¡Hola! ¿Qué Tal? A mid-week drink to catch up with Zipper sees us down a couple of cañas at pub / club Déjate Besar on Calle Hermanos Béquer 10. Opening at ten in the evening it's the sister place to 69 Pétalos, a popular Saturday boite that features artistas al desnudo bopping about on stage. They do the same thing here, have these semi-clad dancers pole dancing and what-not, but on this night that only meant one particularly ropey tranny, a black cuban girl with a body to die for and another girl who’s legs were really stringy. But no, we were not interested in the go-go dancers, Zipper was instead bringing us here to check out the Argentinian blonde babe behind the bar. Heart meltingly sweet and quite laid back she seemed a little out of place next to the flashy talent waving their bottoms on stage. We let Zipper do his thing and retired to a small alcove behind the stage to watch the action.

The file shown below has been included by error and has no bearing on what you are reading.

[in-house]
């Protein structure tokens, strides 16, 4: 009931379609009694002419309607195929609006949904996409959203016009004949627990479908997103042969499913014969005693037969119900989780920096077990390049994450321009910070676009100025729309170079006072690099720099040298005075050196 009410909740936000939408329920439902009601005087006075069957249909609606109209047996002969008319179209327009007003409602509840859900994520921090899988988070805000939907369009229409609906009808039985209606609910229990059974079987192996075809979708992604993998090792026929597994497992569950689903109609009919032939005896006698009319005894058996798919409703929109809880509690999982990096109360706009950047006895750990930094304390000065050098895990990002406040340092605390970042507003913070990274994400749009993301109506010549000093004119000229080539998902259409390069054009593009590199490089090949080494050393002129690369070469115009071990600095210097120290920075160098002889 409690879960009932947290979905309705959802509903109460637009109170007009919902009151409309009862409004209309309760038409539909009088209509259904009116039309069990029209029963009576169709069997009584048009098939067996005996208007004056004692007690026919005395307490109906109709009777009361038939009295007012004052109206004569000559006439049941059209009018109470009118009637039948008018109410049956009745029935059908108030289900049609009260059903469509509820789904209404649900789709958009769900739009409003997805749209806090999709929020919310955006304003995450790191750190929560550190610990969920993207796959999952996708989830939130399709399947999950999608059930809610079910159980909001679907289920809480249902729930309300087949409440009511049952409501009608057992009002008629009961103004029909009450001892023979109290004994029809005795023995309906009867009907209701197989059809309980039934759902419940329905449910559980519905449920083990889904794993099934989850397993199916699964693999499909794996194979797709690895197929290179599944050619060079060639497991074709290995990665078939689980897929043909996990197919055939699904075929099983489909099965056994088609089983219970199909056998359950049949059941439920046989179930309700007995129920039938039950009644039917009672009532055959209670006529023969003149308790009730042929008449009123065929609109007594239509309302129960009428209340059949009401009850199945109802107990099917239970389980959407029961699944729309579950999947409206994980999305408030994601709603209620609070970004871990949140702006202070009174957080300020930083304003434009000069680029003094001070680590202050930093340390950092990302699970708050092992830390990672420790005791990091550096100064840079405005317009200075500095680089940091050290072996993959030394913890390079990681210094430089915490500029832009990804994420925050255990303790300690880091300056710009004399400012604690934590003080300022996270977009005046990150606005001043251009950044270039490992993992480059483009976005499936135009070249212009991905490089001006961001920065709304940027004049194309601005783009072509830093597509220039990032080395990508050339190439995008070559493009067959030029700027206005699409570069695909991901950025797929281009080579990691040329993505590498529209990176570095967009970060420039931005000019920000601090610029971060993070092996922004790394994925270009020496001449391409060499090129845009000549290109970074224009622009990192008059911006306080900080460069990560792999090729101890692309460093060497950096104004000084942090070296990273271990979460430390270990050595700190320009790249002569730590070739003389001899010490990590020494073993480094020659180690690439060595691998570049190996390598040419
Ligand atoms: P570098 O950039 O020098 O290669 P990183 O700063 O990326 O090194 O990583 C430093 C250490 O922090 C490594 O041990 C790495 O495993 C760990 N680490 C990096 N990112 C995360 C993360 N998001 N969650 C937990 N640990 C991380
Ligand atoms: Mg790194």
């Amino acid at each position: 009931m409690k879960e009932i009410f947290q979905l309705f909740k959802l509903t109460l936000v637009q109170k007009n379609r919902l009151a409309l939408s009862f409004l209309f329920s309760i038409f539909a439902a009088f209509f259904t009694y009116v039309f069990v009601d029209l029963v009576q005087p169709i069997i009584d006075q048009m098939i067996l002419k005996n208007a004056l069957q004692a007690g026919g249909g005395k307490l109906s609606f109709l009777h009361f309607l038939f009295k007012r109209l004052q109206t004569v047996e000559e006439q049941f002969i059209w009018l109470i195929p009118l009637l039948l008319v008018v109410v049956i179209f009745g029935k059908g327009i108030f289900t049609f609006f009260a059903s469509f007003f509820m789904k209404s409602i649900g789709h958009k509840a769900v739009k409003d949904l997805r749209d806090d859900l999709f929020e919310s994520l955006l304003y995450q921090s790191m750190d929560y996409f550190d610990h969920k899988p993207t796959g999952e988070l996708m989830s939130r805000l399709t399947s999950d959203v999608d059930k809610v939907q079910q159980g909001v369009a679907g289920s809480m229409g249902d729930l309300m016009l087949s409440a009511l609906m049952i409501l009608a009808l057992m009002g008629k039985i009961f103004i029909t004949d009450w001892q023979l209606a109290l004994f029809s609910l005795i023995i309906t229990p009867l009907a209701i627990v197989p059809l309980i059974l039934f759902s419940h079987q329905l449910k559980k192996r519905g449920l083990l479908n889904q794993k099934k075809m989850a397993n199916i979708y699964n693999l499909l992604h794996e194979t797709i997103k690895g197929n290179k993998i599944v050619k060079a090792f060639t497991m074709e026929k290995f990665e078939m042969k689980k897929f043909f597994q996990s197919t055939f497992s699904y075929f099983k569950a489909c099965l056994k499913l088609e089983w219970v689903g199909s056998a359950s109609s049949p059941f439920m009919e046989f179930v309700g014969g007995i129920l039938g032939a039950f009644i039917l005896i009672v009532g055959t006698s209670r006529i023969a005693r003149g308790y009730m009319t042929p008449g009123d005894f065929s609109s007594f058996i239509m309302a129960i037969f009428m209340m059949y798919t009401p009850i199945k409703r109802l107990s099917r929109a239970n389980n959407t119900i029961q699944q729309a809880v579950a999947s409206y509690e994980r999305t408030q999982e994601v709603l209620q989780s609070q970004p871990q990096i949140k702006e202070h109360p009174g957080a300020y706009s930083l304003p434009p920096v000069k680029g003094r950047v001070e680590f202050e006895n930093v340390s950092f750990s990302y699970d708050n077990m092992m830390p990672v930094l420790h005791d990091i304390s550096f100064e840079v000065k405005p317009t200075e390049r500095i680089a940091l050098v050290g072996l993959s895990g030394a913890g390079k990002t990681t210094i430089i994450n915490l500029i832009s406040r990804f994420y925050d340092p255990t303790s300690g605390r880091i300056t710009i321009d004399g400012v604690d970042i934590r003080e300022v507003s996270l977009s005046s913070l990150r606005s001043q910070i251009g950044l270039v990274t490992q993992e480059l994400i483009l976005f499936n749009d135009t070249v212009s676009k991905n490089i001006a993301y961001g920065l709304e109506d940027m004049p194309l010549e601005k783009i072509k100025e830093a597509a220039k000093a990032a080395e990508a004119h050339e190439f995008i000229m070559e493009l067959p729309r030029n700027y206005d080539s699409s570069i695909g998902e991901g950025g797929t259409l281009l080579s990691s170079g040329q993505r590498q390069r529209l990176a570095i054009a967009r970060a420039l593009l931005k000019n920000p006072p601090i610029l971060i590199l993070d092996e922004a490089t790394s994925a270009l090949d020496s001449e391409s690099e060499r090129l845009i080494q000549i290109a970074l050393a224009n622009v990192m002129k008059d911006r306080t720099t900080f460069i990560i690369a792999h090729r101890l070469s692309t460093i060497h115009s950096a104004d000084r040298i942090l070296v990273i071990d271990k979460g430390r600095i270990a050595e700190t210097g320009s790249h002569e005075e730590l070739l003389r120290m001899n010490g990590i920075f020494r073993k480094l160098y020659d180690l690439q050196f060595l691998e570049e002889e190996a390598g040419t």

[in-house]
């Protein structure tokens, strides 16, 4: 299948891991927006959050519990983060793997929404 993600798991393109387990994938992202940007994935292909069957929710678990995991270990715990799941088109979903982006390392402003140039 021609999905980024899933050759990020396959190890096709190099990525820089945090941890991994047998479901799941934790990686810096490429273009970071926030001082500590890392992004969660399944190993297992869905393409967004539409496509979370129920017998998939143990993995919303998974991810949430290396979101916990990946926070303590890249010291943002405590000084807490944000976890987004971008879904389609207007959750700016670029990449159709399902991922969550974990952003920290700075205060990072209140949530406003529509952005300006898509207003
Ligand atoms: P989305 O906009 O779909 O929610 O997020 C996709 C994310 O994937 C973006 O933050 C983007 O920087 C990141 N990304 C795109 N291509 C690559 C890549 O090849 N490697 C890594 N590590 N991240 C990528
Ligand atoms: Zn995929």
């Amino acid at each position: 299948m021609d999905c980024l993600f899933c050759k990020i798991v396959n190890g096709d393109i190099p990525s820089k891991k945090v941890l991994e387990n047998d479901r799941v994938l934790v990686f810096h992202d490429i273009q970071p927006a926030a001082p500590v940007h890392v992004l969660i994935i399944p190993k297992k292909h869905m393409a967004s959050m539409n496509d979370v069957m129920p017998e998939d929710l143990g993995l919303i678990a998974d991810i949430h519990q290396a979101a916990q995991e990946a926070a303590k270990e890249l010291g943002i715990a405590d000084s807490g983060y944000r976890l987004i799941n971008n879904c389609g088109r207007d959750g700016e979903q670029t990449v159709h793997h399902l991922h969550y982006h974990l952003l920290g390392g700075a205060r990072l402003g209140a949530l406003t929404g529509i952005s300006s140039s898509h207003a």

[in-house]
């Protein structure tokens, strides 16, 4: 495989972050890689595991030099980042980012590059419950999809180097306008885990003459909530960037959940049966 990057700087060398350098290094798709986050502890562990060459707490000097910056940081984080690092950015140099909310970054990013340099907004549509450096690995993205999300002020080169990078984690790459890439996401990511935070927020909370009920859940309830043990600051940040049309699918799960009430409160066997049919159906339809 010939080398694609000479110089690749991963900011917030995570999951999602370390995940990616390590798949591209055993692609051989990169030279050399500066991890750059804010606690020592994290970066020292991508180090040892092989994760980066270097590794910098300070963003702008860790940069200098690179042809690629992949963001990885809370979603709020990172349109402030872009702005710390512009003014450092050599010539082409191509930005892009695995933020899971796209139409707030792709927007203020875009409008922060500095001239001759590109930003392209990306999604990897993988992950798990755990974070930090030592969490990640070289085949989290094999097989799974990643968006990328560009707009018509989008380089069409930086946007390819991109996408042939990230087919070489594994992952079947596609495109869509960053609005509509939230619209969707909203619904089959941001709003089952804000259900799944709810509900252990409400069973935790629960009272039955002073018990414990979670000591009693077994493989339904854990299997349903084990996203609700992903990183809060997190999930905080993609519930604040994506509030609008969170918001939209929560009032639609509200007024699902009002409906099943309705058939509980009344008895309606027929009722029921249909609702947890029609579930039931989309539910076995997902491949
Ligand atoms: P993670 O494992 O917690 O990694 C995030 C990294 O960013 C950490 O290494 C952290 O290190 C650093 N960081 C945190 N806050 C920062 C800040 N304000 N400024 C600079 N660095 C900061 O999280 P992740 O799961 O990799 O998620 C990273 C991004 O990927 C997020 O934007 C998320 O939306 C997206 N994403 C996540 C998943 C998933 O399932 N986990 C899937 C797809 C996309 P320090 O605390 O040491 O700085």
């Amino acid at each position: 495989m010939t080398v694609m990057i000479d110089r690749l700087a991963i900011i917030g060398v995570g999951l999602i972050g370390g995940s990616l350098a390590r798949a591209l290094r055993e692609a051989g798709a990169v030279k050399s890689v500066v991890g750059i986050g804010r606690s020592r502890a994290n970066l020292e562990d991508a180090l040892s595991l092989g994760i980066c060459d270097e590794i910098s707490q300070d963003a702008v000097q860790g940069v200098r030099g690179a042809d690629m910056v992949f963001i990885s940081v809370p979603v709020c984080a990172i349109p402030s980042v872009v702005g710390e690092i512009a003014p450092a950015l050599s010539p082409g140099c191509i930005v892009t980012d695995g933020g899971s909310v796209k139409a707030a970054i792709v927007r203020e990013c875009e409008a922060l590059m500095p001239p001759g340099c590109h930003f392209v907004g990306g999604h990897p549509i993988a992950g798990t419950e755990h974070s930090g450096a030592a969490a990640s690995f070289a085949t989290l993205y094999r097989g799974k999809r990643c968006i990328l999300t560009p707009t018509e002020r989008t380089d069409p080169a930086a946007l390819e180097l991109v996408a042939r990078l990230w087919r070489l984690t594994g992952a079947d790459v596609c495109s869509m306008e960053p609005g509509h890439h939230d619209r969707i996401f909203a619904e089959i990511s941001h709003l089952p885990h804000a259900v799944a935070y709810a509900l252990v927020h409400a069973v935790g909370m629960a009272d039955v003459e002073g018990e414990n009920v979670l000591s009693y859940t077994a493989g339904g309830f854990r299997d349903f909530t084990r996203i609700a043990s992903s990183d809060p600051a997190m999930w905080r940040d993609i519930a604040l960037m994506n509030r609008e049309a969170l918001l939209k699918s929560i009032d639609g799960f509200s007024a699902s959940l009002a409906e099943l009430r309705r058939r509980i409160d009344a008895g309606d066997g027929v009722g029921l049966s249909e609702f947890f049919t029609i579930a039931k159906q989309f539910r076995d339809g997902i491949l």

The music is from a live DJ and its pop, pop and more pop, but actually very well done. You think it’s cheese but you find yourself bopping along and enjoying the tunes anyway, old and new. On Saturdays the DJ is some chap called Jorge Albi, who is famous in Madrid. Never heard of him myself but then unless it’s house or electro I ain’t got no idea. It’s not a large place and can get really, really crammed at weekends, but has been fitted out very well with a top sound system. It is frequented by professional types often still in their suits from work. A definite ’singles club’ where yuppies come to flirt and maybe score. The US embassy is just up the road, no more than a 100m, but we didn’t hear any Yank accents the night we were there. But then again, we only had eyes for Miss Argentina.